Pro Tip: To get a panoramic view of Split old town and the port, head up to Park Marjan. We started our day here walking all the way up to the observation deck. The early morning light gave us a beautiful view of the city. From here, you can climb down the steps and get to the Riva Promenade.
We had planned to visit Hvar, Dubrovnik and come back to Split – so we decided to leave our luggage at the Split port instead of lugging it around all the way. Look out for lockers near the bus stand where you can leave your luggage for a daily rate. We took the 9:45 am Jadrolinija catamaran from the dock. Wondering how to book tickets for these? Check out our guide to local travel in Croatia.
The boat was good and the ride was smooth – it cut through all the waves and almost glided through to reach Hvar in just under an hour. We walked up some steps near the port to our Airbnb where we left our bags and went to explore the town.
Walking along the coast-line itself is a soothing experience. The water is so clear that you feel the boats are floating in air!
We continued to explore the old town area and a series of stairs led us up to the Fortica. The climb up is quite tiring but the end result is worth it – you get a view of the entire town with the coral tiles roofs, blue skies and the blue sea merging into it, rugged terrain along the coast and cactus plants with beautiful flowers all around!
We walked into a restaurant for lunch where we had some amazing fried calamari. We headed back to our room as the sun was beating down on us. We met our host, Zora who suggested some off-beat places on the island. There was a beach which was a good 30 mins walk along the coast on the southern part of the island which she recommended. We passed through a neighbourhood of premium apartments and some remote roads along the coast to reach the beach. The beach was full of white pebbles and the water was perfect for a swim.
We took care not to step on the sea urchins! After spending a couple of hours here, we took a shortcut by climbing over a hill to cut across.
For dinner, we headed to the Marinero bistro which is just off the old town centre. The food we had here was possibly the best we had on the trip to Croatia. Grilled tuna fillet, calamari with tartar and house wine – the memory of the taste makes us want to go back there! Food pics here!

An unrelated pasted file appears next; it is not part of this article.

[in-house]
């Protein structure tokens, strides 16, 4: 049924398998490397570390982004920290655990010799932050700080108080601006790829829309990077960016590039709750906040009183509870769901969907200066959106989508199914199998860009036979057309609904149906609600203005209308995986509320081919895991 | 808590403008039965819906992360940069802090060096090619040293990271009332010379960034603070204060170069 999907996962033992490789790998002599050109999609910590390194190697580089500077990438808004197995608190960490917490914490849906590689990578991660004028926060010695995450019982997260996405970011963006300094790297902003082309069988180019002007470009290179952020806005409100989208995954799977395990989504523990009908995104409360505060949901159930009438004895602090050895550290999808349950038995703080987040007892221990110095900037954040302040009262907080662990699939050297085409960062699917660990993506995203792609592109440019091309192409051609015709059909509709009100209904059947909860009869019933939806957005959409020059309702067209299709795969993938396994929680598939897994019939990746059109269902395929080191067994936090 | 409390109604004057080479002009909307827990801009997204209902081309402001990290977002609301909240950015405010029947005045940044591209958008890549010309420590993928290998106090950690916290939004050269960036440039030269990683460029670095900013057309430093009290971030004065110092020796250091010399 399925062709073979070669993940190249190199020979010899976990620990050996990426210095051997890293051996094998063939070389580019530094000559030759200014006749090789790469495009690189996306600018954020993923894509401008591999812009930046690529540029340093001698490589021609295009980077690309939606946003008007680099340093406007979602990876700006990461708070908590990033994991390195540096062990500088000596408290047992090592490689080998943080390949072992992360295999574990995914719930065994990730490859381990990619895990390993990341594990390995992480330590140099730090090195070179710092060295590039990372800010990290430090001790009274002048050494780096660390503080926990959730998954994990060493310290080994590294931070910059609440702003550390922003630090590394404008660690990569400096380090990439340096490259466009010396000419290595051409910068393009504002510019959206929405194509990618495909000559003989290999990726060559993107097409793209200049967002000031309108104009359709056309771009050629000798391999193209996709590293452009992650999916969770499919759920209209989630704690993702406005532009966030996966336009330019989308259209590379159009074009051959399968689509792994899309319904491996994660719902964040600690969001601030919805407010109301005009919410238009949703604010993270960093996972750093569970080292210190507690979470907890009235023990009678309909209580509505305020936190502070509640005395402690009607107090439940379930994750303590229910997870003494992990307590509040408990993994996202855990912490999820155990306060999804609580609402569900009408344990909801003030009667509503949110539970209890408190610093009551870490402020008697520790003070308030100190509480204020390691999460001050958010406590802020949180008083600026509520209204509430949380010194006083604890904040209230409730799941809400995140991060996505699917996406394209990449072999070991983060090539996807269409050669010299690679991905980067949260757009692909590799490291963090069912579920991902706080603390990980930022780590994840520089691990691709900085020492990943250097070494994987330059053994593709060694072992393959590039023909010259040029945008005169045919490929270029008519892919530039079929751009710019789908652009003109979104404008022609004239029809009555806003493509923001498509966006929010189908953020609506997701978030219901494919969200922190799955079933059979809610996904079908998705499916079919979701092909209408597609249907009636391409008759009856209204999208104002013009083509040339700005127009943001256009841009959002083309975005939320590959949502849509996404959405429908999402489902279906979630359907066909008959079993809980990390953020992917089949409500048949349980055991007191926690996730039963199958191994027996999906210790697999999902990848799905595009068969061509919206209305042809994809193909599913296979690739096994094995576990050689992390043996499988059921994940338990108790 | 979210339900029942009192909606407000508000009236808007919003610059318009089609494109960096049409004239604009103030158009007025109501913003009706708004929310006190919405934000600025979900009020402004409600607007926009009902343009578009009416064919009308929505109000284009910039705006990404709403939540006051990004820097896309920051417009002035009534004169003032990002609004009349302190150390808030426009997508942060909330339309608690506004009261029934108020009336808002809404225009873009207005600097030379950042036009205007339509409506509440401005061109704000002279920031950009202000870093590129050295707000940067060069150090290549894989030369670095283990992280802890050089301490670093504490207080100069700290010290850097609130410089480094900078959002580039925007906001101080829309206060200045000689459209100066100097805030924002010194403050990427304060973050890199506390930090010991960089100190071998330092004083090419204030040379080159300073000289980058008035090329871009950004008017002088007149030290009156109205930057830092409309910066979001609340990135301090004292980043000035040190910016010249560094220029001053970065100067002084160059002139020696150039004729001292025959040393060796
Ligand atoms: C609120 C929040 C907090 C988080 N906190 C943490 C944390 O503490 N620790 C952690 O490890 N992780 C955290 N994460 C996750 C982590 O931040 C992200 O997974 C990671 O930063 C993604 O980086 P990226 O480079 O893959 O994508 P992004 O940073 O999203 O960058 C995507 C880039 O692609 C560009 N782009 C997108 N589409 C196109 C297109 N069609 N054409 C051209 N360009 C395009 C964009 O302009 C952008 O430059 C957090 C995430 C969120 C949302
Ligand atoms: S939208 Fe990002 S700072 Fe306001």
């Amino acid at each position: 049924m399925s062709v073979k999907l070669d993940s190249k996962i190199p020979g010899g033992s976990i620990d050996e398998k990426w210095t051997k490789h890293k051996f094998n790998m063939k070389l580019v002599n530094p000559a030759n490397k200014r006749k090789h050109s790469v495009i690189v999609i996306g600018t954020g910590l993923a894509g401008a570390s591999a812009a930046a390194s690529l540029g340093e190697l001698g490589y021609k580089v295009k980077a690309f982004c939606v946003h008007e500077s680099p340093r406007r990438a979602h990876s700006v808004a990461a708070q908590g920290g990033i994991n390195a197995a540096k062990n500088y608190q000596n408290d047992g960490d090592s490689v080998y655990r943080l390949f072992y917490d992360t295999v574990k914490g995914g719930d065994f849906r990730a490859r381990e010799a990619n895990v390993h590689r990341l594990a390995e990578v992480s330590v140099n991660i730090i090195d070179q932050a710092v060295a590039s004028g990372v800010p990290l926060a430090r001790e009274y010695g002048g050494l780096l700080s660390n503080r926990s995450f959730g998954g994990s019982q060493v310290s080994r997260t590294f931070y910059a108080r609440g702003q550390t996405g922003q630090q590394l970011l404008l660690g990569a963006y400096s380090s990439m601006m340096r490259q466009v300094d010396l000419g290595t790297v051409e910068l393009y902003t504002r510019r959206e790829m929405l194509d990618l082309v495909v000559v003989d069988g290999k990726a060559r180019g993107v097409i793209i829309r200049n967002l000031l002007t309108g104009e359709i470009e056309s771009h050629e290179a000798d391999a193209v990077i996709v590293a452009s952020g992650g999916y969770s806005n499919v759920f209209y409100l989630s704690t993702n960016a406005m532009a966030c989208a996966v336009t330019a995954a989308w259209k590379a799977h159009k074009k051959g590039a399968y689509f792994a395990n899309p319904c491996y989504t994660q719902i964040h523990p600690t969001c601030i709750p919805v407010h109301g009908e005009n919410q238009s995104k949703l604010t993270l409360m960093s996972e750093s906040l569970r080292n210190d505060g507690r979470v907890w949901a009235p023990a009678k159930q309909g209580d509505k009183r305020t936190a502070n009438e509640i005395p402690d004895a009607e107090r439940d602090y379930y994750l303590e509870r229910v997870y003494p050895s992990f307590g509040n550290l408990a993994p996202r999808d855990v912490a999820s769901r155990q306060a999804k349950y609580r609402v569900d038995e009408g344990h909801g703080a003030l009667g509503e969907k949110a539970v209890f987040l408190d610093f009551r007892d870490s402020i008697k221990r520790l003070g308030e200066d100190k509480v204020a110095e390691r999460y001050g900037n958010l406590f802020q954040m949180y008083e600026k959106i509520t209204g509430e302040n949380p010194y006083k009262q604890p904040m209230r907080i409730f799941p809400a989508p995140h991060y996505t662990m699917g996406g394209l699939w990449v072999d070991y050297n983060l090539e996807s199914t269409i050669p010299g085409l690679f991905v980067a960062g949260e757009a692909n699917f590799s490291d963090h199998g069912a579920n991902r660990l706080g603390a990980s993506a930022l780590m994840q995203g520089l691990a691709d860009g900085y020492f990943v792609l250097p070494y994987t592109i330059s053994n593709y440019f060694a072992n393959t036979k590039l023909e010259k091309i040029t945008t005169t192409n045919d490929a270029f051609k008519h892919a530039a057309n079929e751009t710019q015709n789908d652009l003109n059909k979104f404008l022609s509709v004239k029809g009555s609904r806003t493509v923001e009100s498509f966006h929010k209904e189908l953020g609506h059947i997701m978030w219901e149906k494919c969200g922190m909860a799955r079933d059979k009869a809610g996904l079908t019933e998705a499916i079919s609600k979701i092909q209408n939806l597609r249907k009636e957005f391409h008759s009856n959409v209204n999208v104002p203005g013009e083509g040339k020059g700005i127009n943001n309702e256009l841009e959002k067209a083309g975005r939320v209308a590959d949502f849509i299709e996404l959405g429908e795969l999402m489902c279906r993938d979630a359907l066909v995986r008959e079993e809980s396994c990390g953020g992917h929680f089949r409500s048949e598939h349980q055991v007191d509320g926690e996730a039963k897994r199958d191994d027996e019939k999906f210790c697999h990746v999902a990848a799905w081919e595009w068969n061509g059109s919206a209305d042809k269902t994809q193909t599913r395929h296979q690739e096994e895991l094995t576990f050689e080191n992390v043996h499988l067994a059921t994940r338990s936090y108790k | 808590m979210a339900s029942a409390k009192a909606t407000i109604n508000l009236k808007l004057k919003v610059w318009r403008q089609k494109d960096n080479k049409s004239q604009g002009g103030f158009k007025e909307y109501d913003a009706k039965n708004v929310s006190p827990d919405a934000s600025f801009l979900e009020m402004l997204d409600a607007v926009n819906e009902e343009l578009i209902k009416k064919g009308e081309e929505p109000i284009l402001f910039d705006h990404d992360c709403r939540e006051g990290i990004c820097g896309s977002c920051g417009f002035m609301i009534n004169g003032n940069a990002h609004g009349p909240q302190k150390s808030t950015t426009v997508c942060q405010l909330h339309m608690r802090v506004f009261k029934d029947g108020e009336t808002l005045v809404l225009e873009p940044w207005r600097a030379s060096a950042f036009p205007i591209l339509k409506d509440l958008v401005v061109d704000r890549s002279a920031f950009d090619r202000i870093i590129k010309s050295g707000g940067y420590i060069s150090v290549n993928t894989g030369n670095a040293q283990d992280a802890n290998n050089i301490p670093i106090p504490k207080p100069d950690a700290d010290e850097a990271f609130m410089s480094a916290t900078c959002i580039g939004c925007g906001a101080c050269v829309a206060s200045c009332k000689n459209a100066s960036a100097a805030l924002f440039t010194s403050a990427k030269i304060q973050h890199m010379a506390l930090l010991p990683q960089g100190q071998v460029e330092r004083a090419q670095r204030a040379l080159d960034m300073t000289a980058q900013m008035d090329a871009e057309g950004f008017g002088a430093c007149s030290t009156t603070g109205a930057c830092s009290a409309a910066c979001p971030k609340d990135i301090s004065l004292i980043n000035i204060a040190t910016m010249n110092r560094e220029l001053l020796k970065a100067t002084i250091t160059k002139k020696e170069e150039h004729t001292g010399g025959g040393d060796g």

We spent some time at the beach spotting stars and constellations (the sky was so clear!). As we walked back to our room, we saw many people dressed up getting on boats to go to Carpe Diem – one of the craziest party places around. We had to catch a boat the next morning and decided to skip it – best to leave it for later!
We took the Kapetan Luka catamaran from Hvar to Dubrovnik at 8:45 am. This time we sat on the upper deck where we enjoyed views of the coast and the islands of Korčula and Mljet. As we got closer to Dubrovnik, we saw not one, but many cruise ships off the coast. Oh no! Cruise ships could mean only one thing – crazy crowds!
As you exit the port at Dubrovnik and cross the road, you will see a visitor information centre and a counter from where you can buy bus tickets. We got our tickets and boarded bus 1-A to the Old City (Stari Grad). The walled city welcomed us in a manner that we expected – full of tourists. There were multiple Game of Thrones tours going on along the walls and inside as tourists tried to recreate the scenes. We explored the city for the better part of the day – the inner walls, the cathedral, the port (of wildfire), drawbridge and lots of steps (including the Shame, Shame ones).
The restaurants are all tourist traps with super expensive menus and even the exchange rate here was the worst we had seen in Croatia. After lunch, we took Bus number 3 back to the port where our boat to Split was waiting.
As mentioned in our top post, if you are crunched for time, you would do well to skip this journey to Dubrovnik as the crowds will put you off. If time is not a constraint, stay for 2 days and start exploring the walled city early in the morning before the cruise crowd hits.
When you are planning your itinerary through Eastern Europe, Croatia is a country you just cannot skip. With its beautiful beaches, quaint little towns and pristine national parks, Croatia has something for everyone and is perfect for a relaxed holiday and not to mention light on your pockets!